Since the 2000s, Morocco has increased its efforts to strengthen its national environmental legislation. Thus, the existing corpus of environmental laws is abundant, and many laws have been adopted concerning the protection of the environment and sustainable development including water management. However, since then, the national environmental legal framework has been facing difficulties in applying the laws, due to the absence of the secondary legislation [11]. Furthermore, the lack of implementing legislation limits the dissuasive effect of environmental regulation and reduces its effectiveness in promoting environmental technological change and reducing emissions of pollutants.
Against this background, we formulate the central hypothesis that existing environmental regulation leads producers to adopt environmental technology, but is not strict enough to improve their environmental performance.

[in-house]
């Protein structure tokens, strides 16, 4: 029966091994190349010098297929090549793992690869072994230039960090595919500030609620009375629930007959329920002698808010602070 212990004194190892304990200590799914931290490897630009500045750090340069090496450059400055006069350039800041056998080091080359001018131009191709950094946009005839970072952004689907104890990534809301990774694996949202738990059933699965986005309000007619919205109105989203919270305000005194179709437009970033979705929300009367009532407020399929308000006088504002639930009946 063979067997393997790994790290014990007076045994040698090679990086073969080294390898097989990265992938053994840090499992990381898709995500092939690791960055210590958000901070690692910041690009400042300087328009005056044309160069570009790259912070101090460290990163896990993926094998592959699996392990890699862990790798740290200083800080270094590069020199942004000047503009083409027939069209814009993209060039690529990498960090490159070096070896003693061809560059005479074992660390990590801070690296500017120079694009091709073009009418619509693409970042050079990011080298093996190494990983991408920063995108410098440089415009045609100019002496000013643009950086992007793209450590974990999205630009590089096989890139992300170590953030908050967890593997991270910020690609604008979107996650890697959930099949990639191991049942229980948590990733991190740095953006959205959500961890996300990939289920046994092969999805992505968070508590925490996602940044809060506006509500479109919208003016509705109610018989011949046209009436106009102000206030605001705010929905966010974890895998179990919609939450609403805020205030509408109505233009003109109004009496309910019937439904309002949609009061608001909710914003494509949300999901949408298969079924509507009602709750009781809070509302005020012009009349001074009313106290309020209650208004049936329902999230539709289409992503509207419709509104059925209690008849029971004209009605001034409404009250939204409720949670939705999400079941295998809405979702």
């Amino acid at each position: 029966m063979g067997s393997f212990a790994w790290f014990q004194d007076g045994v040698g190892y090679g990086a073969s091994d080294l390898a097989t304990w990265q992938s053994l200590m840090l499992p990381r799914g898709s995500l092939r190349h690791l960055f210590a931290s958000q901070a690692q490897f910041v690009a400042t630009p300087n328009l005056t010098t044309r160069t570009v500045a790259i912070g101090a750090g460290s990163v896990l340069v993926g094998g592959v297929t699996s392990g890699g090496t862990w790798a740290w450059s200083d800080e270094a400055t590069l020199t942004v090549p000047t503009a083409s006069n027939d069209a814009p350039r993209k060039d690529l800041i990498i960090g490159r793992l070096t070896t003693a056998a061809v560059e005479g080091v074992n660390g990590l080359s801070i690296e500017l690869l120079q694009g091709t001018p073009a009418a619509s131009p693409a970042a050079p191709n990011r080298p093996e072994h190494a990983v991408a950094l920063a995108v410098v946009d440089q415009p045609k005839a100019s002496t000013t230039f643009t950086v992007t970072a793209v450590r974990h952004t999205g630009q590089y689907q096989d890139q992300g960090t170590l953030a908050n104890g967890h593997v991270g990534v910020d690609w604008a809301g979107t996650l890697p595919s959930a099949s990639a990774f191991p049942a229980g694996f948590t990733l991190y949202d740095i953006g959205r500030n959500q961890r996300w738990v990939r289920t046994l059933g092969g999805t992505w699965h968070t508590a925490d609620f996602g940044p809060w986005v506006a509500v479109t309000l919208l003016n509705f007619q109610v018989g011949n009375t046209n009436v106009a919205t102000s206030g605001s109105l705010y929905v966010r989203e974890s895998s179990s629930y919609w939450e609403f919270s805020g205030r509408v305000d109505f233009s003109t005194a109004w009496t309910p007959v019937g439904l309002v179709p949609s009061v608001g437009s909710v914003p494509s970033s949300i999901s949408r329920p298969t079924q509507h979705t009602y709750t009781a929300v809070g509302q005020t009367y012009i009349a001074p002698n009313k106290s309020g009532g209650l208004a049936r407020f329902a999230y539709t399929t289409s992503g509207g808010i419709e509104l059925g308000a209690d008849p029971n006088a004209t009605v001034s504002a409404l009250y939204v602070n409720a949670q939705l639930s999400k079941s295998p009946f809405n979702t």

The contribution of this article to the existing literature on the determinants of the diffusion of ET is relevant for the two following reasons: firstly, the study was conducted in the specific context of an agri-food industry; to date, the large number of empirical studies that have analyzed the determinants of the adoption of (ET) usually focused on ‘high-tech’ technologies [12]., while the agri-food sector itself has been the subject of limited empirical research. As mentioned in [13,14], the agri-food sector is generally considered as a traditional, labor intensive sector in which the use of advanced technologies is limited. Likewise, very few studies have focused on environmental technological change in the olive oil industry. The few contributions that have been conducted in developed countries were in Spain [15,16]. Moreover, the studies by Rabadán et al. [15] and Carillo-Labella et al. [16] were limited to analyzing the voluntary adoption of (ET) not in response to regulatory constraints. Secondly, considering the adoption of an environmental technology by a company is a necessary but not sufficient condition to improve its environmental performance. The present study extends the analysis of the determinants of environmental technology to an explanation of the environmental attitude of companies by simultaneously modeling the two parts of the decision-making process: the adoption of ET and the improvement of environmental performance.